Doug+Stone1953 (Sales): Hey Joe!— Carl Smith (Columbia)

1953 (Jukebox): It’s Been So Long — Webb Pierce (Decca)

1953 (Disc Jockeys): It’s Been So Long — Webb Pierce (Decca)

1963: Ring of Fire — Johnny Cash (Columbia)

1973: Louisiana Woman, Mississippi Man — Conway Twitty & Loretta Lynn (MCA)

1983: Love Song — The Oak Ridge Boys (MCA)

1993: Why Didn’t I Think Of That — Doug Stone (Epic)

2003: It’s Five O’Clock Somewhere — Alan Jackson with Jimmy Buffett (Arista)

2013: Cruise — Florida Georgia Line (Republic Nashville)

2013 (Airplay): Don’t Ya — Brett Eldredge (Atlantic)

Album Review: ‘Country Strong’ soundtrack

The newest country-themed film, Country Strong is due out next January, with an early release just before Christmas in Nashville and LA. The music is much more mainstream than it was in Crazy Heart, the last such movie, and indeed two singles are currently in the lower reaches of the country charts. The tracks are all new recordings, some from actors in the film, others from a selection of country artists. A variety of producers have been used, and the music ranges from traditional to pop country.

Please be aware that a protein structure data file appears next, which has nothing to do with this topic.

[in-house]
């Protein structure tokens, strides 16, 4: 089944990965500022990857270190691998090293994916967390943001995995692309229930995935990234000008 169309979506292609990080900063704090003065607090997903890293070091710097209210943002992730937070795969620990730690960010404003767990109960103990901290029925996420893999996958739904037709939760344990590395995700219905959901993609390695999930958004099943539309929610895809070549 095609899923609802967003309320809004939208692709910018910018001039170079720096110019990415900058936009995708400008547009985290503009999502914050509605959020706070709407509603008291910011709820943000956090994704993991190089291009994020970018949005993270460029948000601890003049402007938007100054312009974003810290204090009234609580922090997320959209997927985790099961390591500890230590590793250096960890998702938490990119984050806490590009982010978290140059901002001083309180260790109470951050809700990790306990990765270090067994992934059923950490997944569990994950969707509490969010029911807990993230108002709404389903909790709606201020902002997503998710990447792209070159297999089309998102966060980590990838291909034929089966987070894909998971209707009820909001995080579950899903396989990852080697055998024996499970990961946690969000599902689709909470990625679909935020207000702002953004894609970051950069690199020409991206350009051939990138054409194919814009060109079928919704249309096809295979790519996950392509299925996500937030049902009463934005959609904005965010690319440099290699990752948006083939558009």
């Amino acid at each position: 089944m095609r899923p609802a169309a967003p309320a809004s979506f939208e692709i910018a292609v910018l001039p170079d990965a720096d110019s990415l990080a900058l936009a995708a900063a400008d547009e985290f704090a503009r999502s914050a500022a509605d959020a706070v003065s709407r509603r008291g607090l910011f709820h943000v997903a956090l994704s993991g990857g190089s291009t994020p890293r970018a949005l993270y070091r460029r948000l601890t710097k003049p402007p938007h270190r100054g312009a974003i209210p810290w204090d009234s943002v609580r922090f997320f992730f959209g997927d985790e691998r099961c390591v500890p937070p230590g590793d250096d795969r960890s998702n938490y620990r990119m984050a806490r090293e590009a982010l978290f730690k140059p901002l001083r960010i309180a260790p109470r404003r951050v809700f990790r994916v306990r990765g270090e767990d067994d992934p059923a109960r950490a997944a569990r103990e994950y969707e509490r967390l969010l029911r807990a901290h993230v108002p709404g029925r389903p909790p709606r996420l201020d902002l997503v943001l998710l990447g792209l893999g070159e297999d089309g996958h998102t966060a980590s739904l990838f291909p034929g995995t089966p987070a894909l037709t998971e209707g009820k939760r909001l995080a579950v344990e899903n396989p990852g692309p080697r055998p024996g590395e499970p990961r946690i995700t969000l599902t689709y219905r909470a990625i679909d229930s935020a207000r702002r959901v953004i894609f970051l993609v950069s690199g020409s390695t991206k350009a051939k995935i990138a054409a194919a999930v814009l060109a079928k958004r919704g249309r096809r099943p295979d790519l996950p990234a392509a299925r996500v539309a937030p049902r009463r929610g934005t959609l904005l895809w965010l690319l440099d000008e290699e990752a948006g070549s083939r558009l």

Actress Gwyneth Paltrow, who plays a successful country singer in the movie, sings four of the songs. Her singing is perfectly competent, if a little colorless; it’s hard to say without seeing the film whether this is in character with the part she’s playing. The theme tune is one of the two radio singles. It’s a pleasant enough generic contemporary song, produced by Byron Gallimore, which makes it perfectly convincing as a hit single. Vince Gill and Patty Loveless sing backing vocals but are too far back in the mix to be heard. ‘Coming Home’ is a rather boring and awkwardly phrased pop-country ballad written by Bob DiPiero, Tom Douglas, Hillary Lindsey and Troy Verges, and drowned in strings. Gwyneth rocks out Gretchen Wilson-style in ‘Shake That Thing’ (written by Mark Irwin, Josh Kear and Chris Tompkins), and while this is yelled and tuneless, it should be pretty convincing in the context of the movie. She duets with Tim McGraw (who also has a role in the film) on the breakup-themed rock ballad ‘Me And Tennessee’, written by Paltrow’s real-life rock star husband Chris Martin, who also plays acoustic guitar on the track.